President Barack Obama said Israeli Prime Minister Benjamin Netanyahu offered “nothing new” in his address to Congress, and no alternative to the Iran negotiations the president insists are working.
The president said he didn’t watch the speech because he was in a videoconference with European leaders regarding Russia and Ukraine.
"I did have a chance to take a look at the transcript, and as far as I can tell there was nothing new," Obama told reporters.
President Barack Obama speaks about Iran and Israeli Prime Minister Benjamin Netanyahu's speech to Congress, Tuesday, March 3, 2015, during a meeting with Defense Secretary Ash Carter in the Oval Office of the White House in Washington. (AP Photo/Jacquelyn Martin)
Obama said the negotiations with Iran are working because the country has "frozen” the country’s movement toward building a nuclear weapon, while subjecting itself to accountability.
"His essential argument is that if we just double down on sanctions, then Iran won't want to do that," Obama said. "Well, we have evidence from the past decade that sanctions alone are not sufficient to prevent Iran from pursuing its nuclear ambitions, and if in fact it does not have some sense that sanctions will be removed, it will not have an interest in avoiding the path it is currently on."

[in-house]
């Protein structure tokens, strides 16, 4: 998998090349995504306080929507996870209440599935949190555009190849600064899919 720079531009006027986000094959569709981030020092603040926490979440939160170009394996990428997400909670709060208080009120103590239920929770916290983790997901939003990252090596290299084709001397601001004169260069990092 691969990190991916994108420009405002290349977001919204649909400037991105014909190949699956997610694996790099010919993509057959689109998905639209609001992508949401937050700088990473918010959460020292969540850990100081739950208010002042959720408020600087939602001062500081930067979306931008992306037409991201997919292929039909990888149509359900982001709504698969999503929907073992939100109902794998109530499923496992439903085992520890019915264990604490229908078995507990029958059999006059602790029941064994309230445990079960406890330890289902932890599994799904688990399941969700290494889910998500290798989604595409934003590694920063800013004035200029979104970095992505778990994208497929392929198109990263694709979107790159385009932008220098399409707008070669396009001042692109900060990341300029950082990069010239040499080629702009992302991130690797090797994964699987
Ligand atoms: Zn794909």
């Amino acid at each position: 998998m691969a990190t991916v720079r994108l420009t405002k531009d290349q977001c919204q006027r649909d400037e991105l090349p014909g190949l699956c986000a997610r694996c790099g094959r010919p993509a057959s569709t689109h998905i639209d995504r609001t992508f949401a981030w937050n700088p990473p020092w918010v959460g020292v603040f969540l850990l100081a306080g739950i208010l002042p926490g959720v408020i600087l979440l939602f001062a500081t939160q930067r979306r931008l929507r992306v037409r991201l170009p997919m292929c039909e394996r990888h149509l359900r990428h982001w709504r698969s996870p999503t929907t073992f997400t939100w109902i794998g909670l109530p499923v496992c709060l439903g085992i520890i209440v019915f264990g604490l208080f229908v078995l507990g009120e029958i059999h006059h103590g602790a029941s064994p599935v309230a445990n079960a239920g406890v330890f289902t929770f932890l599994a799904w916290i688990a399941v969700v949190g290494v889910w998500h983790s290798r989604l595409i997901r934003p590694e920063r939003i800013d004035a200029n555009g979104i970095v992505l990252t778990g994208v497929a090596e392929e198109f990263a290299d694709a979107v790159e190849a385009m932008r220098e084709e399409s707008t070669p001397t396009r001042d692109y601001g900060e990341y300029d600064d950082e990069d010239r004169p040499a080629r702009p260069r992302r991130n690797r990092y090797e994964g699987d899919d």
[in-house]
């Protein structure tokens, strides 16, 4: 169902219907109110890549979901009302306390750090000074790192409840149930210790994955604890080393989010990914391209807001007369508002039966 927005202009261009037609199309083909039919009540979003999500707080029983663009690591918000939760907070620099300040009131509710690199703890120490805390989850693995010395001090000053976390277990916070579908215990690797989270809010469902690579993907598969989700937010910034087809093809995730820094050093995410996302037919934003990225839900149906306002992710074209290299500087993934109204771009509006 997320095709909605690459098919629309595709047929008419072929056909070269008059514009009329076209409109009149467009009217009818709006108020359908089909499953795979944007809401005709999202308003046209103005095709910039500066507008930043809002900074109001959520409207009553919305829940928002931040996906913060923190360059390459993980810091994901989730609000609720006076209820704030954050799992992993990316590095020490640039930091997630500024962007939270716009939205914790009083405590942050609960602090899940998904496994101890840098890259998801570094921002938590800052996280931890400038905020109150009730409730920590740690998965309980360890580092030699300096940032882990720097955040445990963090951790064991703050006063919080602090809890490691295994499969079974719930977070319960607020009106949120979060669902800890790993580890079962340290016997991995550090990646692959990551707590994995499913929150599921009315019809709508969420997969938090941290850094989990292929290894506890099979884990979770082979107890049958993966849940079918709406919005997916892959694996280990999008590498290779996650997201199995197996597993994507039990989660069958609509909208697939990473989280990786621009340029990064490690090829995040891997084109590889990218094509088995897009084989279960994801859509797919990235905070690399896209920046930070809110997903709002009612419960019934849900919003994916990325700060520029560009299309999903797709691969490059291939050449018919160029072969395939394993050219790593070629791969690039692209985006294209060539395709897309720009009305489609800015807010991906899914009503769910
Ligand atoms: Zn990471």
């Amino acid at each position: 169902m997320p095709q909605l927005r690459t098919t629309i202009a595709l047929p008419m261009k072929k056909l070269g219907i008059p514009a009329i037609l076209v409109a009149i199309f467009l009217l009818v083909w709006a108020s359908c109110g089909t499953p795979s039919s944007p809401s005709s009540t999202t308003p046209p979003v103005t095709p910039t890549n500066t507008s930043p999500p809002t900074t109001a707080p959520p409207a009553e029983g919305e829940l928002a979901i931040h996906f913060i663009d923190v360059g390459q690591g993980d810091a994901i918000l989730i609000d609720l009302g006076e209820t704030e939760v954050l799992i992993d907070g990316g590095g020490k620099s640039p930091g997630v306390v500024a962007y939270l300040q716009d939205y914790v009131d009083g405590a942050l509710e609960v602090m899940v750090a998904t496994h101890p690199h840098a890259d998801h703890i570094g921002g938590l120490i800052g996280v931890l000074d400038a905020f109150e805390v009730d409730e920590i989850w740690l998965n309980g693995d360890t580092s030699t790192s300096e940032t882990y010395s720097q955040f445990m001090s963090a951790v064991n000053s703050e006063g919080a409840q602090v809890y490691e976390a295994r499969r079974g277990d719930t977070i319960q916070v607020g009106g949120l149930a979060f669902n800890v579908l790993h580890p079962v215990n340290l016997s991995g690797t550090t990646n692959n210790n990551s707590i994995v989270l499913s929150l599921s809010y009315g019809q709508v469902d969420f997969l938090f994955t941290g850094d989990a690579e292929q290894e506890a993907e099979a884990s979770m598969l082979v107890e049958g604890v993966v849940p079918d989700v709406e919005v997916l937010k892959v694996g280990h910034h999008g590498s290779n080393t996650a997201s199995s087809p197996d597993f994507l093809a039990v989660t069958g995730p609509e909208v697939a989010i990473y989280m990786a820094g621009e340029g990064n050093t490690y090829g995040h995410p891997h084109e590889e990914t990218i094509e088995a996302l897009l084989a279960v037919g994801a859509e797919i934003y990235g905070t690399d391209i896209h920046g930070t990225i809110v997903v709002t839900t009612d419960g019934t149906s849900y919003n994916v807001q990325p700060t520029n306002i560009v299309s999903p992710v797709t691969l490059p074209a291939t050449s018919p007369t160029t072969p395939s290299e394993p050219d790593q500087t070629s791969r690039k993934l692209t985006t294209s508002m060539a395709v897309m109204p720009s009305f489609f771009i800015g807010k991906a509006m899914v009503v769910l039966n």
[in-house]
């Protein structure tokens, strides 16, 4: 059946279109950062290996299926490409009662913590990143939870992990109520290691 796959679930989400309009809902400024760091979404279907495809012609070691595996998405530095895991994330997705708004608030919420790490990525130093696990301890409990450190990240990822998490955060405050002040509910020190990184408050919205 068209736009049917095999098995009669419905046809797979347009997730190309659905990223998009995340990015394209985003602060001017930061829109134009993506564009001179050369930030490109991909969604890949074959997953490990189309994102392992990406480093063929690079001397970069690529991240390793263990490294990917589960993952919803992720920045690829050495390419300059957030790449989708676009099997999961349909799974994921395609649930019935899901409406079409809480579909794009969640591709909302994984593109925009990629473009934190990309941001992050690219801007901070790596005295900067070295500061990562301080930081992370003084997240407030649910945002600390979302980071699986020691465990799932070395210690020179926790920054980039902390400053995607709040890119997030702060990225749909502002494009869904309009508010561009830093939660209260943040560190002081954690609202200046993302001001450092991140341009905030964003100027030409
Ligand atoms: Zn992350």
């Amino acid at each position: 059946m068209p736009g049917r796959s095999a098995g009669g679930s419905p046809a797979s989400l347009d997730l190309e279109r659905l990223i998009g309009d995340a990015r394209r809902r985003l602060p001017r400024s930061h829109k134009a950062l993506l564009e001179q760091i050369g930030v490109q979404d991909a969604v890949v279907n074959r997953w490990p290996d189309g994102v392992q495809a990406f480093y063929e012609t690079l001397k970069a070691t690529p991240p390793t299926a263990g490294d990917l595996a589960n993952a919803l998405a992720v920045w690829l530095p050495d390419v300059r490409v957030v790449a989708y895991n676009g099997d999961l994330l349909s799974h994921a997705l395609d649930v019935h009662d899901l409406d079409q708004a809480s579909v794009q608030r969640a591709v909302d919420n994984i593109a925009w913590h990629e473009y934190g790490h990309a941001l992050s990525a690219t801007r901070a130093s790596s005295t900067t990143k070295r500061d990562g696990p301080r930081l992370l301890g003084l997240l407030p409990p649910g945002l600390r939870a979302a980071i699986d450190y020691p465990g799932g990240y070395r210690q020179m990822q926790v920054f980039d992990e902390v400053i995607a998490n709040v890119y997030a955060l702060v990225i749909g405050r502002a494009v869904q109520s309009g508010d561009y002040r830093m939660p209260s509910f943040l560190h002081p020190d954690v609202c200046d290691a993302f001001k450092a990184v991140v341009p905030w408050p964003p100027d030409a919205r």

Obama said "even officials in his own government have had to acknowledge that Iran has in fact maintained their end of the bargain."
"On the core issue, which is how do we prevent Iran from obtaining a nuclear weapon, which would make it far more dangerous and would give it scope for even greater action in the region, the prime minister didn't offer any viable alternatives,” Obama said.